The news yesterday that limits on out-of-pocket expenses for the insured under Obamacare will be delayed until 2014 may leave more people in the same boat as the uninsured when it comes to buying prescription drugs. As the New York Times reports:
…the administration has delayed until 2015 a significant consumer protection in the law that limits how much people may have to spend on their own health care.
The limit on out-of-pocket costs, including deductibles and co-payments, was not supposed to exceed $6,350 for an individual and $12,700 for a family. But under a little-noticed ruling, federal officials have granted a one-year grace period to some insurers, allowing them to set higher limits, or no limit at all on some costs, in 2014…
Under the policy, many group health plans will be able to maintain separate out-of-pocket limits for benefits in 2014. As a result, a consumer may be required to pay $6,350 for doctors’ services and hospital care, and an additional $6,350 for prescription drugs under a plan administered by a pharmacy benefit manager.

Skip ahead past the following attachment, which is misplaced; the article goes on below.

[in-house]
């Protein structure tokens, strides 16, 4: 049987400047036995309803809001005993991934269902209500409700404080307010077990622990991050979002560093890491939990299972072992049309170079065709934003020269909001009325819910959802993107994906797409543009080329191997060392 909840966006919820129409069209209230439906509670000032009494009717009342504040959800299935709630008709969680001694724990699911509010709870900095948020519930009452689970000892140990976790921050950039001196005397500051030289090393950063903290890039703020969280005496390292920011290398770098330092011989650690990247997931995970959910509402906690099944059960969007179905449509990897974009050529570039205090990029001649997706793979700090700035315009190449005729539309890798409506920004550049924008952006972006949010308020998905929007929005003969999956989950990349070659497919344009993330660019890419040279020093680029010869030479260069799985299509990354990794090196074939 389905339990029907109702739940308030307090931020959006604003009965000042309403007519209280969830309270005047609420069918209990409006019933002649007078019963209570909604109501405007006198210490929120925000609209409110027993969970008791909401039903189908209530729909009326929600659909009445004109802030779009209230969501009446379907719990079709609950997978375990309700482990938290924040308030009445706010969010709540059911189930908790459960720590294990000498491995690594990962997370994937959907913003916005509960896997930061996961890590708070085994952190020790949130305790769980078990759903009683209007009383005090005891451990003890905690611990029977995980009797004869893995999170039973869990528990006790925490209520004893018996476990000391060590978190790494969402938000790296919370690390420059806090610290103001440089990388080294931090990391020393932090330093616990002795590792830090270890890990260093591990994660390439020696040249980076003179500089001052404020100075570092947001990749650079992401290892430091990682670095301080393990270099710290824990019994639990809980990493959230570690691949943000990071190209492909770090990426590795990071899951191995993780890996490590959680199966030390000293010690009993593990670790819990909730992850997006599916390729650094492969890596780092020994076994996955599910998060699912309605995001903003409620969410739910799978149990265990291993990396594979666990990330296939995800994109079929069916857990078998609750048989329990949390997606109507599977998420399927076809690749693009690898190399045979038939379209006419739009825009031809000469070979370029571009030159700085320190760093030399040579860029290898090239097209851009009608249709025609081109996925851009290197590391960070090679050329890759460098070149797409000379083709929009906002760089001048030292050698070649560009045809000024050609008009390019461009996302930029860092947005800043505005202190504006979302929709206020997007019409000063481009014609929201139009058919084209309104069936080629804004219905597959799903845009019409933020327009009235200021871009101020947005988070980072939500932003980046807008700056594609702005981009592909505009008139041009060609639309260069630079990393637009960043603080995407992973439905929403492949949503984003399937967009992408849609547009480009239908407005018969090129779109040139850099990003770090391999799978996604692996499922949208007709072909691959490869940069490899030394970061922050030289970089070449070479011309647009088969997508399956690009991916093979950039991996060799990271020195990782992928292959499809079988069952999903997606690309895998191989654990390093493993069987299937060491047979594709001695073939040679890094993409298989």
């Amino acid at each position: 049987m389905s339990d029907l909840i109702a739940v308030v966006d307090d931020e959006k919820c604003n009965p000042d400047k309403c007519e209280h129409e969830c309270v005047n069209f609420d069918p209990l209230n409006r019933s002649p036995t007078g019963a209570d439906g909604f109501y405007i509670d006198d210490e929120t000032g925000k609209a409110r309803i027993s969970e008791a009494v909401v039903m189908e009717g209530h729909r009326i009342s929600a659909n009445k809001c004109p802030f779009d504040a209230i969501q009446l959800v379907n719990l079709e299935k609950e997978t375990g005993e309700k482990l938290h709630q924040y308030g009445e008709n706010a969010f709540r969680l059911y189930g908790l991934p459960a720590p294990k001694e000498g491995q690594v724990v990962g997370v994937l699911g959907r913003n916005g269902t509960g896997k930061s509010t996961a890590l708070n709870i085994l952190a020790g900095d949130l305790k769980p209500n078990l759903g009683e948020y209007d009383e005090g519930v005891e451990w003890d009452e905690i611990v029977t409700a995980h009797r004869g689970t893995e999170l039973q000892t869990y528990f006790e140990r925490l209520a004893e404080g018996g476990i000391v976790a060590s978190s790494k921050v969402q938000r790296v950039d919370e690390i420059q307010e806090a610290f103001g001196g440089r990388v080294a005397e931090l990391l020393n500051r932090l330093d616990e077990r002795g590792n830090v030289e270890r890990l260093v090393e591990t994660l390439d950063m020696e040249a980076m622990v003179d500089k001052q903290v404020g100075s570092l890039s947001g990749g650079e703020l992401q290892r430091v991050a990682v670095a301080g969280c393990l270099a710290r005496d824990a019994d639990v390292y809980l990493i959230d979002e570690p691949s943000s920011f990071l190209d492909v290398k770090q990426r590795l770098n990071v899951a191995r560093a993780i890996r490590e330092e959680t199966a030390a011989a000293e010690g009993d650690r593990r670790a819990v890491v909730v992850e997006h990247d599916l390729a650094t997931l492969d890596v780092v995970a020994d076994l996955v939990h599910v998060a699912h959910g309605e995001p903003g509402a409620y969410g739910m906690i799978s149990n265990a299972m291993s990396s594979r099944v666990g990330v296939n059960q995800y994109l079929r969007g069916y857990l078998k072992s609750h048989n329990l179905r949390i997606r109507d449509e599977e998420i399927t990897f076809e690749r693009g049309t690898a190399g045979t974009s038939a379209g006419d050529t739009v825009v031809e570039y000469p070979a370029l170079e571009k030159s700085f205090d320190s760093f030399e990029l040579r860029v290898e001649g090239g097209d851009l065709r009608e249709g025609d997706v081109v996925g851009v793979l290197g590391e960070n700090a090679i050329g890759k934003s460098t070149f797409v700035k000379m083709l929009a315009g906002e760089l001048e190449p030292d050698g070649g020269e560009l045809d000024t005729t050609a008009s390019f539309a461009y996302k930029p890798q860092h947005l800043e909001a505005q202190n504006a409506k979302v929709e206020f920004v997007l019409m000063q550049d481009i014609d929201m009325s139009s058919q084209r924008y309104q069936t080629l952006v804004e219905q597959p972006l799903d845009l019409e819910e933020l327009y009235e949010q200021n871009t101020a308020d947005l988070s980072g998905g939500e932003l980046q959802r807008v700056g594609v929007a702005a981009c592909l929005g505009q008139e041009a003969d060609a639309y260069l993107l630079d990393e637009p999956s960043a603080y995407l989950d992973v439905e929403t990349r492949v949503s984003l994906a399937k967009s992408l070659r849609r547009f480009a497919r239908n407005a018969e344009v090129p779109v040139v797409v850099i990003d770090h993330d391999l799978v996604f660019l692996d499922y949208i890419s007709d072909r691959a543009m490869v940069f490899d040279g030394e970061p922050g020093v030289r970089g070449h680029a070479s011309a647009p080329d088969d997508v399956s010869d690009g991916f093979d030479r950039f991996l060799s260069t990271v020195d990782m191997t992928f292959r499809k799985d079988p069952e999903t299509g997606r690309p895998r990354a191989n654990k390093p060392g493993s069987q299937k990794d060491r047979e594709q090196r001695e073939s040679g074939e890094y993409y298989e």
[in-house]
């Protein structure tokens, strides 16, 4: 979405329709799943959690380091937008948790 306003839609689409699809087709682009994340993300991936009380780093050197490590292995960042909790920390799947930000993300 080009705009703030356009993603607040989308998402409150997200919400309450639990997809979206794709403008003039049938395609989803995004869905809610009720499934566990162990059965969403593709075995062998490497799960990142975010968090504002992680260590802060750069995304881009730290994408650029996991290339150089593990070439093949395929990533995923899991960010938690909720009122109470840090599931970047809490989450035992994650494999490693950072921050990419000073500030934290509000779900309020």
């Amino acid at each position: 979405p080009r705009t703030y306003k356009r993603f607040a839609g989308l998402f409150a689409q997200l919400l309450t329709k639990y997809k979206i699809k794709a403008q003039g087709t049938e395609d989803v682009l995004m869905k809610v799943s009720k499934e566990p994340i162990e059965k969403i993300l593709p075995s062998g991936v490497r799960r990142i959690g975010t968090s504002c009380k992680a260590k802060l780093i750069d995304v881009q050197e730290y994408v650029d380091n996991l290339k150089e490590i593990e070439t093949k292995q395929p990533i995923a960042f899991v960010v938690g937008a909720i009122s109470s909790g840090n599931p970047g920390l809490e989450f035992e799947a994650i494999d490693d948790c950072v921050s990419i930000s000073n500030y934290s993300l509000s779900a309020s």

Some consumers may have to pay even more, as some group health plans will not be required to impose any limit on a patient’s out-of-pocket costs for drugs next year. If a drug plan does not currently have a limit on out-of-pocket costs, it will not have to impose one for 2014, federal officials said Monday.
While it’s hard to predict exactly how this will play out, it does look like many of the insured are going to find themselves facing bigger health care expenses than they might have expected in 2014, and will be self-pay patients for at least their prescription medicines.
Fortunately, self-pay patients have several options for keeping their pharmacy bills in check. I mentioned in a previous post that that one friend of mine is able to reduce his spending on prescription drugs by shopping online at BidRx. You can also shop for the lowest prices offered by local pharmacies at online services like GoodRx.com and WeRx, both of which offer mobile apps for your phone as well.
And don’t forget generic pharmaceuticals! While there can be differences between name-brand drugs and generics that make them less effective for some, the savings for patients that can use generic drugs can be substantial. Several ‘big box’ pharmacies offer hundreds of commonly prescribed generic medicines for only $4 for a 30-day supply, including Walmart and Costco.
There are other options as well, which I plan to describe in future blog posts. But as you can see, being a self-pay patient when it comes to prescription drugs, just like other medical services, doesn’t have to mean taking a big hit financially.